Jenna (Sally Knyvette) and Blake (Thomas) waiting to be deported from Earth

This all unfolds across the first three episodes, which points out the major sea change in sci-fi storytelling that Blake’s 7 truly represents: this was the first live-action sci-fi series to carry storylines across an entire season, building up to something bigger. Beginning with shows such as Babylon 5 and Buffy in the ’90s, and carrying through to 21st century series such as Battlestar Galactica, Lost, and virtually everything that’s come down the pike since Battlestar Galactica or Lost, this is a perfectly normal thing to expect a science fiction show on TV to do.

They all do it now. Blake’s 7 was the first. (For the record, J. Michael Straczynski, creator of Babylon 5, owns up to being a Blake’s 7 fan and admits that it’s an influence on Babylon 5.)

Later first-season episodes introduce the scheming, politically ambitious Federation Supreme Commander Servalan, who dispatches the ruthless Space Commander Travis – permanently disfigured in a battle with Blake during Blake’s earlier rebellion – to bring Blake and crew in, dead or alive. The end of the first season builds up to a race between the Liberator crew and the Servalan/Travis team to acquire a rumored supercomputer supposedly capable of accessing any system in the Federation; that adventure sees the Liberator crew walk away with the prize, a temperamental machine called Orac, but then leads into the equally surprising revelation of the cyborg-like builders/owners of the Liberator. Season 2 sees a build-up to the discovery of a top-secret hidden installation from which the entire Federation computer network is controlled, affecting everything from space traffic to climate control on hundreds of planets. If only Orac could be plugged into that…

Travis (Stephen Grief) is the bad guy in black; Servalan (Jacqueline Pearce) is the even worse gal in white

Doctor Who was doing multi-part stories from its very first season, but each four-or-six-or-seven-part story within each season tended to exist in isolation, with occasional scenes to tie one story into the next added by that series’ story editor. Blake’s 7 was consciously constructed to tell a story on a larger canvas, though this happened haphazardly at times, especially once Nation once again left his creation, this time to seek his fortunes in the United States. A Nation script initiated the second season of Blake’s 7, but a script credited entirely to Chris Boucher ended that season. Blake’s 7 also introduced the Massive End-Of-Season Cliffhanger that’s practically expected of any series in the genre today.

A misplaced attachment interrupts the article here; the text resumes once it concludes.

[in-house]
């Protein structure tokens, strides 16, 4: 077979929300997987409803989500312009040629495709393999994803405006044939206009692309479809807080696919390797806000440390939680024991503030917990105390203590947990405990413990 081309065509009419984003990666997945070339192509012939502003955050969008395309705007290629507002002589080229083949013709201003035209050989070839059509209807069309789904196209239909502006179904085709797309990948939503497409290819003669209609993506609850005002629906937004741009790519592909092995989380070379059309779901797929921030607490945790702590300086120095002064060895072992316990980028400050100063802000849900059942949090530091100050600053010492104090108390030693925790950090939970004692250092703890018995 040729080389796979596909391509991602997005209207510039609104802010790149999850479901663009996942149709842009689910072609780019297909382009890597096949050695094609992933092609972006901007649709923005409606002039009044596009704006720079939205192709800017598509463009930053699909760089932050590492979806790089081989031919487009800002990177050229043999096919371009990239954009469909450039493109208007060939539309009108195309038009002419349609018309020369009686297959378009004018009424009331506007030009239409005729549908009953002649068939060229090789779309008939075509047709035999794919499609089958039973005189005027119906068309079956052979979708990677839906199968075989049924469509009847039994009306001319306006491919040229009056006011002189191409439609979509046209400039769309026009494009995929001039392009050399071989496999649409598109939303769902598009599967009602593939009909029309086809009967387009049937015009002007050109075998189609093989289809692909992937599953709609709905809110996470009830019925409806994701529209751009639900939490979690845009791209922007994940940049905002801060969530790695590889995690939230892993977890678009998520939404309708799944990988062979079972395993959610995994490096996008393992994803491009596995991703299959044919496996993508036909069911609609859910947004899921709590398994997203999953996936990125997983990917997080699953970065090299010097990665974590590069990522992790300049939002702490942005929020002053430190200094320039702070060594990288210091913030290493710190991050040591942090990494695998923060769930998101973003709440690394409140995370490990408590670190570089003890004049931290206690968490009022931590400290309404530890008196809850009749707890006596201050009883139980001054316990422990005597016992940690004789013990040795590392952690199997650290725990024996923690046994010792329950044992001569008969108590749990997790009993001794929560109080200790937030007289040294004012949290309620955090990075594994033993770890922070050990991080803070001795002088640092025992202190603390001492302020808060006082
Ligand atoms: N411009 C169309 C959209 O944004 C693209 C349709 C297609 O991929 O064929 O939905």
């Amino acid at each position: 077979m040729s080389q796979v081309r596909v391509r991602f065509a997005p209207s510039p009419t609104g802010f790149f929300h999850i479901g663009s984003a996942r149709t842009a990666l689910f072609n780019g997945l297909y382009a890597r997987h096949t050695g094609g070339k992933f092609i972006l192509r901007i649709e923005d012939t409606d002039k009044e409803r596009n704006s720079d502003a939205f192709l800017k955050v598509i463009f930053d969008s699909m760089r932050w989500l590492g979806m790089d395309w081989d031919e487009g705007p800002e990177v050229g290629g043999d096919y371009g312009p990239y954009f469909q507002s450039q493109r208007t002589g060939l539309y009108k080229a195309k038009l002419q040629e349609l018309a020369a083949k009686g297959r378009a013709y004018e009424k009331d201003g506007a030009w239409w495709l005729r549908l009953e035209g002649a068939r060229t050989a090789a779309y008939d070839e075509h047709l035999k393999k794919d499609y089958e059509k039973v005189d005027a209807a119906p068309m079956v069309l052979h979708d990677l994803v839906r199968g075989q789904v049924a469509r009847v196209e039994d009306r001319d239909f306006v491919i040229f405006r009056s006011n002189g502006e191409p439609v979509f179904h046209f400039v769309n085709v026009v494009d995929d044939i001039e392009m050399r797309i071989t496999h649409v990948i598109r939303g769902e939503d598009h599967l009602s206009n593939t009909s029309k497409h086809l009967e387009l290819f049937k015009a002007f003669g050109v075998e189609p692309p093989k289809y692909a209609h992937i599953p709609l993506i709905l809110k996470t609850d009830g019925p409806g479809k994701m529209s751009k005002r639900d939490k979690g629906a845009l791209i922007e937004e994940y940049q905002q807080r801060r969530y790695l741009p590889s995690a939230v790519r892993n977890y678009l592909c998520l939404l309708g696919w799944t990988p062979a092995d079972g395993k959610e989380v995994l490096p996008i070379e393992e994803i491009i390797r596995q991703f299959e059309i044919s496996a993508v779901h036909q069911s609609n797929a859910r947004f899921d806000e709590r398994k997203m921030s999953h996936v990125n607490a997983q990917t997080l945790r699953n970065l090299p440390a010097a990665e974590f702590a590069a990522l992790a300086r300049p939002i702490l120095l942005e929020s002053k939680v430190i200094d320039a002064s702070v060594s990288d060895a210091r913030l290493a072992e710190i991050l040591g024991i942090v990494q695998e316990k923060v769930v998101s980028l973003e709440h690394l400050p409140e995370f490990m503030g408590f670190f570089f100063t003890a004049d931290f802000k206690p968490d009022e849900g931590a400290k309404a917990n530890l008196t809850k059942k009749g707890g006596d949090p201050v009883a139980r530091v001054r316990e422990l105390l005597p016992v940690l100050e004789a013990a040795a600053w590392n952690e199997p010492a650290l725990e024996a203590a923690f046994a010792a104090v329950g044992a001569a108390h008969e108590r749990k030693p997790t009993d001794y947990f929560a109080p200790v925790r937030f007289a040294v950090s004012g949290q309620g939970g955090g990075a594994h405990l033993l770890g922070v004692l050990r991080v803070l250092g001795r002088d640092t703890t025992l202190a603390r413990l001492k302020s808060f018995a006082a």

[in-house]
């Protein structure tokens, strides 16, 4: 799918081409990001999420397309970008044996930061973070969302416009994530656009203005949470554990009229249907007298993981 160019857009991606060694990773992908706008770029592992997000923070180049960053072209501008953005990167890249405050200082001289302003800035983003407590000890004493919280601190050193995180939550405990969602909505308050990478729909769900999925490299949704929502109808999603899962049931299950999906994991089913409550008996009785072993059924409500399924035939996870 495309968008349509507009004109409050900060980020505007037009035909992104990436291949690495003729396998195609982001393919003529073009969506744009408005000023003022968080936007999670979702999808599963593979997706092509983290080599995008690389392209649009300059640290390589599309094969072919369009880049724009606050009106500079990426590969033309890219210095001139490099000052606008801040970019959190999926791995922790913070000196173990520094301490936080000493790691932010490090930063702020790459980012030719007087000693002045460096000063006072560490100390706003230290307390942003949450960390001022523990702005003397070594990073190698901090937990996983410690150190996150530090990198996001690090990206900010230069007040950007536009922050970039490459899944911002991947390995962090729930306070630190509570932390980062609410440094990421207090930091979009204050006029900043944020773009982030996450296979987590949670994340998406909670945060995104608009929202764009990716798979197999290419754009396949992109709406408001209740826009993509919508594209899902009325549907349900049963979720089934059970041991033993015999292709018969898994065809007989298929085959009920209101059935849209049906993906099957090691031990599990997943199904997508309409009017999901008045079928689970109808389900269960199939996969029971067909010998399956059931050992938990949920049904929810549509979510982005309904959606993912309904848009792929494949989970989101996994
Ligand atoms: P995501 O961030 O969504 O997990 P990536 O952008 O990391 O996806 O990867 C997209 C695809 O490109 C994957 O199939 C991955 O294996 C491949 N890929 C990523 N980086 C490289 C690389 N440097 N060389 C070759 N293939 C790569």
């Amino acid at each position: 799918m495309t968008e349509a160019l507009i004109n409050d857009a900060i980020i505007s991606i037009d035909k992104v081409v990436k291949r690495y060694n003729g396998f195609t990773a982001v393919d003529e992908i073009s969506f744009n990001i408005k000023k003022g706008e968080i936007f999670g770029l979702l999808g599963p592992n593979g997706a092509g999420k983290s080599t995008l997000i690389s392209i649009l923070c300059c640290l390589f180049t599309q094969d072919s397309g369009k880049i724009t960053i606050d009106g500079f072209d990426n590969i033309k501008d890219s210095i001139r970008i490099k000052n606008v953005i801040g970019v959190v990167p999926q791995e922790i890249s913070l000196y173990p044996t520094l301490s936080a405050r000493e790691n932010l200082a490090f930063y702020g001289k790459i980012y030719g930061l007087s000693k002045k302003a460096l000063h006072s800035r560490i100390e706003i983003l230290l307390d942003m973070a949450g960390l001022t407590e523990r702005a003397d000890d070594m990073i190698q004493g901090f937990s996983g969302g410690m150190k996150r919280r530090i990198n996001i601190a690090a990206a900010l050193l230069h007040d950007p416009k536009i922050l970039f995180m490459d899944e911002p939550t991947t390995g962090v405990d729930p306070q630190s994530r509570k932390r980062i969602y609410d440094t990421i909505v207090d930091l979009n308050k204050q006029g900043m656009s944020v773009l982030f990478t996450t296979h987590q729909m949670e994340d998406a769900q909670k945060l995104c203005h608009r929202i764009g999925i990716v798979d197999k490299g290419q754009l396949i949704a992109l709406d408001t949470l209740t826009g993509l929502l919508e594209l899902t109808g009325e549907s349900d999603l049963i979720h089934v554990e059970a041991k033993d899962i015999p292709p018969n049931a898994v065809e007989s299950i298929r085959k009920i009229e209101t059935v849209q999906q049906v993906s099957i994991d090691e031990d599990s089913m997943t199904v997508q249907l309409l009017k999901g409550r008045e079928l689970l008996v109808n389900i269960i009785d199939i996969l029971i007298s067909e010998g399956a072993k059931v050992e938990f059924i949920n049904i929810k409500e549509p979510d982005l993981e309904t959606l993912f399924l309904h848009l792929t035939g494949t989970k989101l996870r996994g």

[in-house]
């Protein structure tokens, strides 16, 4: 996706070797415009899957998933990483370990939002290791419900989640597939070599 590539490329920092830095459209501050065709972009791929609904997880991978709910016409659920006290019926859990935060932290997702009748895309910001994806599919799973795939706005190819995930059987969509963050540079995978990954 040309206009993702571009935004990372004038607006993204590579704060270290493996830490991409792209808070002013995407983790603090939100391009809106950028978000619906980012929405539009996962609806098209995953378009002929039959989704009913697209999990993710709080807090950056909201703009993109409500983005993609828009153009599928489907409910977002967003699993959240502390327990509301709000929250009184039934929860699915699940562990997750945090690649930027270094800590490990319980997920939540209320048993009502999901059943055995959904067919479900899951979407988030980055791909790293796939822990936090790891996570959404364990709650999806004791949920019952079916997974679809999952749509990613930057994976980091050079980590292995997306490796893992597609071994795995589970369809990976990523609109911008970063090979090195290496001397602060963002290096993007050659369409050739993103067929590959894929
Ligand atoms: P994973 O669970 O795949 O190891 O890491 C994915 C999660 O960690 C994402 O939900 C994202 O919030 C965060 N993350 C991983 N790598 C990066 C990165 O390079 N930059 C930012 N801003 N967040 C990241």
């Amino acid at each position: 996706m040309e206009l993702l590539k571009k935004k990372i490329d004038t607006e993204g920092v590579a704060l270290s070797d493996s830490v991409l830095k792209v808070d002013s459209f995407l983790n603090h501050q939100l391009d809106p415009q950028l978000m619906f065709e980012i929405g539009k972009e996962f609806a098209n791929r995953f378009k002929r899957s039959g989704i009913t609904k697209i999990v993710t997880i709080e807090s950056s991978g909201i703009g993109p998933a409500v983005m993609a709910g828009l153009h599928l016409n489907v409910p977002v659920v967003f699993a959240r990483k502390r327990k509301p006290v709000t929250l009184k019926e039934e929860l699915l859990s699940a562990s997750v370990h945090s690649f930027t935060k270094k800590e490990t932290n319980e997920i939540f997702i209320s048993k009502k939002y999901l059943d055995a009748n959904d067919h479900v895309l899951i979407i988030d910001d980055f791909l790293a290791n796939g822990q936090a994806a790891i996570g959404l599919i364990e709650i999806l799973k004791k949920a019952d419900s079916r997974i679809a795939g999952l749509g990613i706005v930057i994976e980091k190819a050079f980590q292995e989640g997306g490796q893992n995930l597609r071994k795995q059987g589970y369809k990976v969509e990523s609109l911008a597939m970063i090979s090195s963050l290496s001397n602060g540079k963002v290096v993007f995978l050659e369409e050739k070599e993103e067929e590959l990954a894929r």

Another innovation Blake’s 7 brought to small-screen sci-fi was its morally ambiguous characters. Avon makes little secret of the fact that he’d very much like to ditch Blake and keep the Liberator for himself; several of Blake’s comrades mention more than once that they’d prefer hiding out to taking on the Federation in direct combat. After two seasons of fighting the Federation, even Blake himself has cause to question whether he’s a freedom fighter, or just the terrorist that the wanted posters say he is (this element – our heroes being considered terrorists – is probably the one thing that has kept Blake’s 7 from being remade/rebooted in a post-9/11 world). In the second season, not in the cliffhanger but much earlier, one of Blake’s crew dies tragically, the victim not just of their Federation pursuers, but also of the fact that Blake just didn’t plan things out very well. The rest of the crew has to stop and consider if Blake is who they should be following.

Blake (Thomas), Vila (Keating), Gan (David Jackson, standing behind), and Avon (Darrow) prepare to storm “Control” – one of them will pay for the raid with their lives

The cast was impressive; Gareth Thomas, late of Star Maidens and Children Of The Stones, brought real moral heft to Blake’s obsessive quest for justice, while Paul Darrow made his career with Avon’s never-ending displays of dry wit and ruthlessness. Since Avon wasn’t the hero of the piece, he was allowed to be even more morally ambiguous than Blake, and in some ways become the more interesting character by default. Darrow’s fame relied on this; Gareth Thomas noticed it too, and, already worried about typecasting, declined to renew his contract after the second season aired in 1979. This wasn’t entirely unprecedented – after making an incredible impression as Travis in season one, Stephen Grief bowed out as Travis, who was recast in the form of Brian Croucher, an actor to whom fandom hasn’t been entirely kind in retrospect, despite being handed the unenviable task of recreating a fan favorite.

But you couldn’t have a show called Blake’s 7 without Blake, could you?